• Daughter

    I don’t understand, Chris. Is left-wing an insult? If someone shoots me because I’m a liberal, and it’s reported that that’s why the person shot me, does that make the use of the term liberal to describe me part of the shooter’s framing of events?

  • Daughter

    Or are you saying that because the teens were too young to be significant political players yet, they shouldn’t be identified by any political labels at all? 

  • Hth

     It really is both misleading and incorrect.  These kids might not have been powerful people, but that doesn’t make them nonentities.  I had politics when I was a teenager; maybe my reasoning is more sophisticated now, but my values haven’t ultimately changed all that much in the last 20 years.

    “Capacity to act, means, and overall influence” are ways of defining who has power, not who has a political stance.  It’s misleading, incorrect, and *offensive* to  suggest that without the former, you ipso facto lack the latter.

  • Lori

     

    No, but saying they were “left wing” does mean accepting their killer’s framing of events. Which I do not.  

    The idea that they were politically active in a left-wing party is not the killer’s framing, it’s true. By refusing to acknowledge what you call “framing” you’re denying the reality of those kids’ lives as they really lived them. I honestly don’t see how this helps anything.

     

    When I was a teenager, I was angry at a lot of people who  were
    dismissive of me because of my youth. My being angry did not actually
    make me right or them wrong. 

    If people were dismissing you based strictly on your age then yes, IMO that makes them wrong. You may not have been right about the specific issue, but you were right to be angry at being dismissed based on nothing more than the number on your birth certificate.

     

    What I said might be disrespectful in your
    view, but is it misleading or incorrect?
     

    As far as I can tell, yes. Unless your premise is that left-wing is by definition an insult then I really don’t see how it’s correct to claim that politically aware people who were politically active in a left-wing party were not actually left-wing simply because they weren’t old enough to vote and didn’t have money to make political contributions.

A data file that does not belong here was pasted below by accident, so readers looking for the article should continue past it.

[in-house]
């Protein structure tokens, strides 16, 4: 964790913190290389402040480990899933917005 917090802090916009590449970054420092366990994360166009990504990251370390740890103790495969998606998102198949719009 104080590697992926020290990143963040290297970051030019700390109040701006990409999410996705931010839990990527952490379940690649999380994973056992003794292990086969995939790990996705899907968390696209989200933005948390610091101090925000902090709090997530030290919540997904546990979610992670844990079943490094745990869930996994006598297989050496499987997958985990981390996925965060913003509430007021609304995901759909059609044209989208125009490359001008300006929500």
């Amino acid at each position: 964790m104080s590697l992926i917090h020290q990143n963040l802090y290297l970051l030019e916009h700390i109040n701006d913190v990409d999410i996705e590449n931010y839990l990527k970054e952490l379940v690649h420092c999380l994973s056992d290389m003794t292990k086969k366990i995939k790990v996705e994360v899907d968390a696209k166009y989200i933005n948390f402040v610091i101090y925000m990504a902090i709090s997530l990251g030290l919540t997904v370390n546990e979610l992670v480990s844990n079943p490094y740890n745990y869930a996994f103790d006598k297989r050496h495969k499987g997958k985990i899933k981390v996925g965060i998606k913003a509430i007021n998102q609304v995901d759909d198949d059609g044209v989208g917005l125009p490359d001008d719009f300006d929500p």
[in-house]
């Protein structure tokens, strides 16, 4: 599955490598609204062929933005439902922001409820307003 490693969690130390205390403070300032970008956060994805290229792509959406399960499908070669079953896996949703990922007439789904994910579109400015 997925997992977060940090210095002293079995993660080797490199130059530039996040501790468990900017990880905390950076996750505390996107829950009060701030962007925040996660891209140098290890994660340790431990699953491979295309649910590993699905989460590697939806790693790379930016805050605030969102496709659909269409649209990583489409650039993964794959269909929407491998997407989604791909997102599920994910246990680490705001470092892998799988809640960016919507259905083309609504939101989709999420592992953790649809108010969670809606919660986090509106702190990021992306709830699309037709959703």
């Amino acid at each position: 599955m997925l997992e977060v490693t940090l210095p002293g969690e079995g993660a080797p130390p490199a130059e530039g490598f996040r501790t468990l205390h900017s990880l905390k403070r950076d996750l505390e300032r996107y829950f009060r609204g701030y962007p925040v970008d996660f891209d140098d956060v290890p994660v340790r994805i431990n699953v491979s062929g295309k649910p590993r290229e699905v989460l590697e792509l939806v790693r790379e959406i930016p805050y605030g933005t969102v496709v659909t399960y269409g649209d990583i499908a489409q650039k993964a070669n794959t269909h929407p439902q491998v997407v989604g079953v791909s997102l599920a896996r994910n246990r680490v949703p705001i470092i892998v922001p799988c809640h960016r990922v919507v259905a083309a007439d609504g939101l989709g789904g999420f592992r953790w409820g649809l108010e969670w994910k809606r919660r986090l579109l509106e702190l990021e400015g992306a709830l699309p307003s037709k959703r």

• Daughter

    I see your point, and under no circumstances should they have been victims in a cultural or political war. I was just pointing out that they were deliberately targeted by Brevik because of who they were–they weren’t a random group of teenagers he fired upon. That says nothing negative about the young people, but about him.

  • Tricksterson

    Frankly I don’t care if they were members of Comintern or the Hitler Youth (which would be pretty difficult in either case without a time machine) they still wouldn’t have deserved to be shot.  In those cases (not in the actual case) they might have been stupid and wrongheaded but if that was a killing offense we would have a population implosion.

  • JP

    I just never realized that the Bible mentioned the word “gun,” and I am wondering how that is historically possible. Is it perhaps a modern translation of a word that might be more accurately rendered as “weapon”? Bible scholars? 

  • http://www.facebook.com/people/Charity-Brighton/100002974813787 Charity Brighton

     I’m not sure if they had anything like a handgun back then. I think that line is just a modernized version of the original line, which had “sword” in place of “gun”. Fred might have been using “gun” because it brings the point closer to home whereas “sword” might sound weird in our society since swords aren’t really associated with modern warfare, crime, terrorism the way guns are.

  • Sorbus

    It was originally “sword”, apparently.

  • Joshua

    Fred is clearly modernising language to keep it relevant to the current situation he is writing about.

    Fred often does this for rhetorical effect. Here, he has a link to an actual translation to prevent this kind of misunderstanding.

  • Tricksterson

    It’s what I’ve been saying right at this moment  all along, Jesus was a Time Lord.

  • EllieMurasaki

    It’s what I’ve been saying right at this moment all along, Jesus was a Time Lord.
     
    No no no. It’s “Yer a wizard, Jesus.”

  • JP

    Thanks!  I am always curious about anachronisms.
    Guns started in the 12-13th centuries, to my best knowledge.

  • Worthless Beast

    “Gun” doesn’t take away the meaning.  A gun was used in this incident and guns, in general, are the weapons we currently associate with power and instant death. 

    In modern times, we associate swords with history and with magical rpg games.